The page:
I'm reading a book on Mathematical Logic (on my own) and from the beginning there are terms such as "functions" and "relations", but the only definitions of these words that I know are in terms of sets, but the purpose of mathematical logic is (among others) to be able to construct an axiomatic theory of sets. How is that not a circular construction ?
The "construction" is circular, the reasoning ... not necessarily.
When you write a book about the syntax of (e.g.) english language, you use the language itself.
This "procedure" works because you have already learnt how to speak and read.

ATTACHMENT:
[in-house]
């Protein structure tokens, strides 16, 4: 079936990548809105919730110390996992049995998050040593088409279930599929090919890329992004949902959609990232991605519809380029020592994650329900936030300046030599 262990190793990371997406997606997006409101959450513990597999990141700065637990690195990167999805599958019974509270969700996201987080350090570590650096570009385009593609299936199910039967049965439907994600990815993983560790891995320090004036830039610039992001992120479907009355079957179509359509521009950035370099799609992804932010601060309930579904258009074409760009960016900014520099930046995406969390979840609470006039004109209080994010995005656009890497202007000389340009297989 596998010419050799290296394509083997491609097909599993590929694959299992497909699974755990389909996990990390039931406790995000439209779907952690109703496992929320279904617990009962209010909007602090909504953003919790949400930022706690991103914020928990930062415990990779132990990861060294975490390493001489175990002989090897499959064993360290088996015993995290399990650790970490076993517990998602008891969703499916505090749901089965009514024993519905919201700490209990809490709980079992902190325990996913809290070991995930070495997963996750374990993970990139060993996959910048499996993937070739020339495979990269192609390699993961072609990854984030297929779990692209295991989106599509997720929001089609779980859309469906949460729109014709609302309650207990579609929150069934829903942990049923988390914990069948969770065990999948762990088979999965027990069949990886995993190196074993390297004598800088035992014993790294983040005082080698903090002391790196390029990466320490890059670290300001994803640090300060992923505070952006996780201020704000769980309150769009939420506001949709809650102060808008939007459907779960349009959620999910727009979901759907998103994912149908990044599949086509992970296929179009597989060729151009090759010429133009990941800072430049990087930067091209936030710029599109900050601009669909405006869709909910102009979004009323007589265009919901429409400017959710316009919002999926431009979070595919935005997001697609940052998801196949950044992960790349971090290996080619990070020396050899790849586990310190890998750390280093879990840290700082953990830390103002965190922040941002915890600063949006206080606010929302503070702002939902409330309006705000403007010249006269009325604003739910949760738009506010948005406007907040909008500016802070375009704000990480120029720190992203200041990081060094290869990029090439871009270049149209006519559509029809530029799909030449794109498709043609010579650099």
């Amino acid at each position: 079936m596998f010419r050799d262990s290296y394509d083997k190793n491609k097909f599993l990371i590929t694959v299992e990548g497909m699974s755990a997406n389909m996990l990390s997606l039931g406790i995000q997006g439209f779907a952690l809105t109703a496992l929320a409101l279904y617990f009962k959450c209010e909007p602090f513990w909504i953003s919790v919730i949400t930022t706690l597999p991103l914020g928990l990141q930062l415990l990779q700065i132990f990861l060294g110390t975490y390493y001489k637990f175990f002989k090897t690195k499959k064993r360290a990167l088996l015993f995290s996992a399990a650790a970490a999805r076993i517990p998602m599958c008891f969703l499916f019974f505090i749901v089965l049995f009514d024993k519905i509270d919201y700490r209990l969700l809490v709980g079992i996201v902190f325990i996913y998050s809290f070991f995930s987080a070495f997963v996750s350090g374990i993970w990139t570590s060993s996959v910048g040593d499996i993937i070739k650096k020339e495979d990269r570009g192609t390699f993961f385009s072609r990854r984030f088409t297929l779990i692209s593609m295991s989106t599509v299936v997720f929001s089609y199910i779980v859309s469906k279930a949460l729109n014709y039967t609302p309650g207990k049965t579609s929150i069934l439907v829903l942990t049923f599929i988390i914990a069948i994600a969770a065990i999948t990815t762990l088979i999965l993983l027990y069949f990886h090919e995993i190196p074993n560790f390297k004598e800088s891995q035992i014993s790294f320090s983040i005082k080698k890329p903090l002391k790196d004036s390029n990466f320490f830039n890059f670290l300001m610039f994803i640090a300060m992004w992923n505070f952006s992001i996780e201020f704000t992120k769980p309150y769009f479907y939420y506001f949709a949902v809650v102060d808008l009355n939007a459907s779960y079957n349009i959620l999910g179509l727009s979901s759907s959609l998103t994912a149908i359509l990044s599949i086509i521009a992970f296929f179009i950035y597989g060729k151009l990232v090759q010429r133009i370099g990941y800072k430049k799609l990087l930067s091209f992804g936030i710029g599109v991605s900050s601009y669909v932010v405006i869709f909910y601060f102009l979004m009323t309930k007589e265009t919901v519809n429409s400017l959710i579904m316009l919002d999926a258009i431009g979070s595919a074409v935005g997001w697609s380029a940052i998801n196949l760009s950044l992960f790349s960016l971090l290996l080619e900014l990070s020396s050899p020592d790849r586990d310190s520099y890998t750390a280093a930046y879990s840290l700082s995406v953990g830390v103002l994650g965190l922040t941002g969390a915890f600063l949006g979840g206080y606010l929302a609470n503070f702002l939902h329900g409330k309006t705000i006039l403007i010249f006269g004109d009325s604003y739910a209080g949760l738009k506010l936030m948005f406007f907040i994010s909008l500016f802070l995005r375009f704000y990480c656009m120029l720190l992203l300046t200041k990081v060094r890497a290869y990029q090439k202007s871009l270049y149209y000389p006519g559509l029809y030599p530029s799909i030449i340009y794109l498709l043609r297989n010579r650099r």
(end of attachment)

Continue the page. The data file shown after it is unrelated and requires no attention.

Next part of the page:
In mathematics you use the language of set (but also arithmetic : is very difficult to speak of "objects" without being able to count them ...) to set up your theory.
The same in mathematical logic that is a branch of mathematics: you need set language for describing basic objects like symbols (we need a set of primitive ones), formula (a string, i.e.a set of symbols), derivation (a sequence, i.e.a set of formulas), etc.
The "trick" is the interplay between the (mathematical) language you are "speaking of" (the english language subject to the study in your syntax book) and the (mathematical) language you are "speaking with" (the english language with which your syntax book is written).
The first we call it : object language.
The second we call it : metalanguage.